Technical analysis of Forex patterns often uses support and resistance levels. When you look at a chart, you can see levels where the price appears to “bounce off” whenever it encounters them. These levels occur because movements in Forex markets are at least partially governed by the people placing trades.
A support level is one where the price finds some kind of support as it is going down – almost as though there was an invisible barrier stopping it from moving further downwards.
A resistance level is the opposite of a support level and shows up as a ceiling above which the price stubbornly refuses to move.
Once a support or resistance level has been broken there is a strong likelihood that the price will continue moving until it finds a new level that it doesn’t want to break.
There are certain psychological conditions that can provide support or resistance: round numbers on prices are often significant levels which prices seem reluctant to break. Once a level has been broken, it is not unusual to see a significant move in the market until a new level has been found.
If a price breaks through a support level then typically that then becomes a new resistance point instead.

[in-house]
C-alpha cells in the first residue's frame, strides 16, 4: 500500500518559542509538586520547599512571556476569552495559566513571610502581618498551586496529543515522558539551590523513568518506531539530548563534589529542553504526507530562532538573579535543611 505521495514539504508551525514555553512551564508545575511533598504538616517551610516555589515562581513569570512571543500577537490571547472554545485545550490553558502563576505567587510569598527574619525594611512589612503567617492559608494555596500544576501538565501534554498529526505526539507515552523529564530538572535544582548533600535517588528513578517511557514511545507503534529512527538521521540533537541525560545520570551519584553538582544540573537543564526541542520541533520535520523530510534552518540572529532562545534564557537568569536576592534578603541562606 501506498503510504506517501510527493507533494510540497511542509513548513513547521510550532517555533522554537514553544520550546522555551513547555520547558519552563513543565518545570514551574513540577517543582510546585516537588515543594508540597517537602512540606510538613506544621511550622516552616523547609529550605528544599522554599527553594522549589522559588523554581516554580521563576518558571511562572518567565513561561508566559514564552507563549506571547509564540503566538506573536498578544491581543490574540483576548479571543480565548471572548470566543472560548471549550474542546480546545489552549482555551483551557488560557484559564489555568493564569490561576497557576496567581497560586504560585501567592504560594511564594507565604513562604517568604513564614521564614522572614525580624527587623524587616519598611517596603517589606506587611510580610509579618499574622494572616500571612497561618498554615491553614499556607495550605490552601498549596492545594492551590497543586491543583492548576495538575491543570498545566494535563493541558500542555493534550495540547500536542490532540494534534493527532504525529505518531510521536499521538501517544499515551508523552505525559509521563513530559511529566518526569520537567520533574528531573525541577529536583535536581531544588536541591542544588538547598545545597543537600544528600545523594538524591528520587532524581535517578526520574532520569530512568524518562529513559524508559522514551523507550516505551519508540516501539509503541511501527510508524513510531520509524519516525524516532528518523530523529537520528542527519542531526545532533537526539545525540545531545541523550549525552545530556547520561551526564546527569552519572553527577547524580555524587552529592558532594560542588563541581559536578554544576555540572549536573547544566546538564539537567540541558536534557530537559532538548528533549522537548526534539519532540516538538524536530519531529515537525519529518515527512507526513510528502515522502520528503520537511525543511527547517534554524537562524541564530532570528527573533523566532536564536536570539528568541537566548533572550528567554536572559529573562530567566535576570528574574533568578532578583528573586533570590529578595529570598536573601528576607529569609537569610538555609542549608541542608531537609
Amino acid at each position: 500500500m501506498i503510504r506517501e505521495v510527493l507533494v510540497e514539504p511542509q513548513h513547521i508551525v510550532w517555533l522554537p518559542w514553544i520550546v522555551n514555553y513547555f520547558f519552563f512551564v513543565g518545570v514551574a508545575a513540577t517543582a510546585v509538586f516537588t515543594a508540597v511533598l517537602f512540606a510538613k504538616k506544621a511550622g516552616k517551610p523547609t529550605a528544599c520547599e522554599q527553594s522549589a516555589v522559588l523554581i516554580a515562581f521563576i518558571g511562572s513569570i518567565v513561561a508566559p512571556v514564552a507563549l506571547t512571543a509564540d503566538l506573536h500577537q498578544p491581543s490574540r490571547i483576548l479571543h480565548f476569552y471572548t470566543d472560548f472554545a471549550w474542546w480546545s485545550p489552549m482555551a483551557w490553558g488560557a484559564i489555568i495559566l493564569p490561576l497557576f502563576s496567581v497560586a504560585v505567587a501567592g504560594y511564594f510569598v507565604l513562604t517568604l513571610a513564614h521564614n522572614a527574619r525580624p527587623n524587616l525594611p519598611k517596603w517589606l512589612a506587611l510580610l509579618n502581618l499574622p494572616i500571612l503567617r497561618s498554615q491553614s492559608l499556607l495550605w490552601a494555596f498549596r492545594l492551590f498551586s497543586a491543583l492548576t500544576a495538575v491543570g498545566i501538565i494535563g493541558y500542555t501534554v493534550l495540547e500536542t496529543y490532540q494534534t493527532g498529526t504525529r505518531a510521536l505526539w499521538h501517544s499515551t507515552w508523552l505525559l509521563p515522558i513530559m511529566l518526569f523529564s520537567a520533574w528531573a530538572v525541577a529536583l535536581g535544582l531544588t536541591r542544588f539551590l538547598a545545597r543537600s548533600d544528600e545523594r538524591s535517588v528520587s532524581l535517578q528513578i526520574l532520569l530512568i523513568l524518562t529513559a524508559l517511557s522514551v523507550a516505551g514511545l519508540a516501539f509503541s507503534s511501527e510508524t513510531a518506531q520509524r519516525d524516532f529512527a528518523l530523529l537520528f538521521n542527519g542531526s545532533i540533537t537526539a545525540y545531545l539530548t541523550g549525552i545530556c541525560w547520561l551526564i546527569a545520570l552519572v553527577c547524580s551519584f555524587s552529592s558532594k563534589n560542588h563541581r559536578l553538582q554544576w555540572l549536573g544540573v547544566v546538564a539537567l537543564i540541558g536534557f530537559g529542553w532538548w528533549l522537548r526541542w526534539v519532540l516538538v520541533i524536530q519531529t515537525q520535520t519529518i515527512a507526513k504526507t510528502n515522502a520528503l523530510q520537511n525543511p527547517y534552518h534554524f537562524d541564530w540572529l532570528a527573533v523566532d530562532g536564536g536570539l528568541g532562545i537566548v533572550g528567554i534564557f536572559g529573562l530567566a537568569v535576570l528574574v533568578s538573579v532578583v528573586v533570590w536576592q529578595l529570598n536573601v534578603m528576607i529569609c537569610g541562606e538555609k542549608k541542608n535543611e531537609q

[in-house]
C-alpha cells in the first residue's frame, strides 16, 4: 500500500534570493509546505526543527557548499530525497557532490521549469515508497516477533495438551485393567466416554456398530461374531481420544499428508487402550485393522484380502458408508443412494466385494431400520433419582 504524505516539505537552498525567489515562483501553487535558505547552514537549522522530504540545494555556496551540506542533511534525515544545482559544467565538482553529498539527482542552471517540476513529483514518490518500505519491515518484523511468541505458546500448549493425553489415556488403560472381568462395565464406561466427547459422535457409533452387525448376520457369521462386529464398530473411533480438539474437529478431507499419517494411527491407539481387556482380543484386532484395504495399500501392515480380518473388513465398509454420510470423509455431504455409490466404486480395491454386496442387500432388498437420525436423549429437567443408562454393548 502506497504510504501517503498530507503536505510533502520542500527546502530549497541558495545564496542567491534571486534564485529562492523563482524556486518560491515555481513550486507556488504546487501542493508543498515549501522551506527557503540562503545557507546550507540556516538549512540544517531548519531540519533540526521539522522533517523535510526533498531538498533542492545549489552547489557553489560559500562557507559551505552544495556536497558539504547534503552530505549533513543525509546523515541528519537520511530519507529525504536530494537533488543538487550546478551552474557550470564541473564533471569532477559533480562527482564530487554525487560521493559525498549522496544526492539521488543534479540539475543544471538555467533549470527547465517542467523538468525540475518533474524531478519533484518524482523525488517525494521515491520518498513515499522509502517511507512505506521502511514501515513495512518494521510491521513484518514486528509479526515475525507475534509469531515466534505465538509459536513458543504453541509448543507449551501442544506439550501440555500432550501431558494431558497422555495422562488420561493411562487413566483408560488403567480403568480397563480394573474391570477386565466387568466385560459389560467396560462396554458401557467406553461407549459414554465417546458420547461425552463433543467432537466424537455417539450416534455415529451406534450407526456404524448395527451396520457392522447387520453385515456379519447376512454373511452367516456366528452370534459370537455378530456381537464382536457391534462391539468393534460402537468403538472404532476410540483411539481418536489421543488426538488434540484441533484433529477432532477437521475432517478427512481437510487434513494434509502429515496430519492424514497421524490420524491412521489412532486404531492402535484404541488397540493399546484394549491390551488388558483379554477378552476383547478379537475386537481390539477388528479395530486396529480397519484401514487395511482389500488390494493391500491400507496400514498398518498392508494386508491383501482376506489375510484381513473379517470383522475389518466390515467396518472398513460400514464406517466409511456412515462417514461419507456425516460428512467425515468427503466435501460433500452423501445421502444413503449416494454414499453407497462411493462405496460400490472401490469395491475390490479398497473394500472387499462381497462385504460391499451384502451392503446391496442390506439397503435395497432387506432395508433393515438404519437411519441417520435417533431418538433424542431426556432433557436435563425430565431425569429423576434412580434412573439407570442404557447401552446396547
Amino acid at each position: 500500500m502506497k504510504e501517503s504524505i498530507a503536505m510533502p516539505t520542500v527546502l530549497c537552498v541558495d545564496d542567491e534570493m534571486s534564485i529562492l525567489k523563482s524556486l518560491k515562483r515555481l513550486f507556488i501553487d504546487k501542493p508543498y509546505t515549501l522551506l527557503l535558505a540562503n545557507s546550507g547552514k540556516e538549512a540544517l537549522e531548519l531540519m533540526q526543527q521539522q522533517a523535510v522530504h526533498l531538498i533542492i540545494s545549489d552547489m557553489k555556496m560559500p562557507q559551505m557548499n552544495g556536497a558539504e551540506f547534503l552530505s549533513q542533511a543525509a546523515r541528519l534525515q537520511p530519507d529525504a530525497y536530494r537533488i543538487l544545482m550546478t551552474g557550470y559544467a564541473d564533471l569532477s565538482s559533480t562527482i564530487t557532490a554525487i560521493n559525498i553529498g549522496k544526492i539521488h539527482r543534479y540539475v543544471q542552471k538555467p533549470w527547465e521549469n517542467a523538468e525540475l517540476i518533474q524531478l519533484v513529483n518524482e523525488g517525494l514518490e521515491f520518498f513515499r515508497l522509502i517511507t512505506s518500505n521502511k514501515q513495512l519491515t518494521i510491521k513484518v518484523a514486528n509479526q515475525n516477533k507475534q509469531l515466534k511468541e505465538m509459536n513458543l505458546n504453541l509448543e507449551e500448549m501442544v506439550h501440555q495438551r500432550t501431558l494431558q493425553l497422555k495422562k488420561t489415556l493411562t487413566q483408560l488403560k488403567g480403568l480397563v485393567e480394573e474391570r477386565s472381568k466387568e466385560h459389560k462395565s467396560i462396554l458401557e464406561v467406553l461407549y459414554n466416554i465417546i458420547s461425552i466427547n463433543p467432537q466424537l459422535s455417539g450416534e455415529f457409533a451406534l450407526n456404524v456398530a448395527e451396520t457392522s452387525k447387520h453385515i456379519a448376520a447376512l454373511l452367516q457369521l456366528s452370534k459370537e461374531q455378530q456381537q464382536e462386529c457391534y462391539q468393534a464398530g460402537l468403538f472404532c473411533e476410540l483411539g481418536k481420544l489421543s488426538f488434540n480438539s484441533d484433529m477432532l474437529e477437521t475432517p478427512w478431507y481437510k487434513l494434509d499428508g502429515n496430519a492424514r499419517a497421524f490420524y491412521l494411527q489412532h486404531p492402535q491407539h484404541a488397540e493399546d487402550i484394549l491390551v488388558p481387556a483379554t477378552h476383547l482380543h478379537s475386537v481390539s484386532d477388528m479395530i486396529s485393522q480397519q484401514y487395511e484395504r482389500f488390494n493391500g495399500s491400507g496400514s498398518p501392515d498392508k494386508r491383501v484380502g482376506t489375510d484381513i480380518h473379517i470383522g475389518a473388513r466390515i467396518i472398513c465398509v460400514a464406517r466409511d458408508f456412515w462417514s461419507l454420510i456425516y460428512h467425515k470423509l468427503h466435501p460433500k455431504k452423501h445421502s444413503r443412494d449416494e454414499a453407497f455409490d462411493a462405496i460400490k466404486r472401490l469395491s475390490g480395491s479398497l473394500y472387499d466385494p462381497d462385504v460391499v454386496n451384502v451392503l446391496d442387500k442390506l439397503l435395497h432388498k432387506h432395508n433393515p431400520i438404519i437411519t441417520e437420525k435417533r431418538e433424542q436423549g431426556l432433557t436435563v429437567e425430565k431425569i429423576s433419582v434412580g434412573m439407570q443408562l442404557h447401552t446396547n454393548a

Many traders like to draw trend lines on the charts they use to help them keep track of the support and resistance levels that they have identified.
I like to keep track of daily and weekly pivots as these often prove to be useful for trading: they provide a good degree of either support or resistance.
The previous day or week high can provide a significant level of price resistance. Similarly the previous day or week low can provide support for the price. I keep a watchful eye on these indicators to provide an extra check on the trades I make although my main focus is on my own custom indicator which regularly gives me an early warning of a change in the direction of the price trend even when other indicators haven’t spotted the change – this often gives me the edge with my trading.